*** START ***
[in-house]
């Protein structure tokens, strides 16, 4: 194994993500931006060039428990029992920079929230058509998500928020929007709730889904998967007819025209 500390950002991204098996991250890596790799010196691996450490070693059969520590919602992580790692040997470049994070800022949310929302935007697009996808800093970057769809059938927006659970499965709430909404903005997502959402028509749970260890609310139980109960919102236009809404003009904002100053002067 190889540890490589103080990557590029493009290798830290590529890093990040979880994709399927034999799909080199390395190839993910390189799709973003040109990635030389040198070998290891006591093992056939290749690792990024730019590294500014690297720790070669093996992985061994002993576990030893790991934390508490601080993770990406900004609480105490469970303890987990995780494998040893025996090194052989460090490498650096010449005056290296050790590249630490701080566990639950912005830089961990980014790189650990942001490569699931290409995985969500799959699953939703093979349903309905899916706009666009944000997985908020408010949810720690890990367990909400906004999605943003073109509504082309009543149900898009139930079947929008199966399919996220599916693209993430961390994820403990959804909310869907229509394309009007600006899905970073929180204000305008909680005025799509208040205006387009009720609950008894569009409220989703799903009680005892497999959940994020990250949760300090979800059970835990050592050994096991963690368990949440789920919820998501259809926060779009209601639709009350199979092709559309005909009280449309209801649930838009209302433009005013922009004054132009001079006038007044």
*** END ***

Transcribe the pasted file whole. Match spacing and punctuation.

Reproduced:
[in-house]
């Protein structure tokens, strides 16, 4: 194994993500931006060039428990029992920079929230058509998500928020929007709730889904998967007819025209 500390950002991204098996991250890596790799010196691996450490070693059969520590919602992580790692040997470049994070800022949310929302935007697009996808800093970057769809059938927006659970499965709430909404903005997502959402028509749970260890609310139980109960919102236009809404003009904002100053002067 190889540890490589103080990557590029493009290798830290590529890093990040979880994709399927034999799909080199390395190839993910390189799709973003040109990635030389040198070998290891006591093992056939290749690792990024730019590294500014690297720790070669093996992985061994002993576990030893790991934390508490601080993770990406900004609480105490469970303890987990995780494998040893025996090194052989460090490498650096010449005056290296050790590249630490701080566990639950912005830089961990980014790189650990942001490569699931290409995985969500799959699953939703093979349903309905899916706009666009944000997985908020408010949810720690890990367990909400906004999605943003073109509504082309009543149900898009139930079947929008199966399919996220599916693209993430961390994820403990959804909310869907229509394309009007600006899905970073929180204000305008909680005025799509208040205006387009009720609950008894569009409220989703799903009680005892497999959940994020990250949760300090979800059970835990050592050994096991963690368990949440789920919820998501259809926060779009209601639709009350199979092709559309005909009280449309209801649930838009209302433009005013922009004054132009001079006038007044």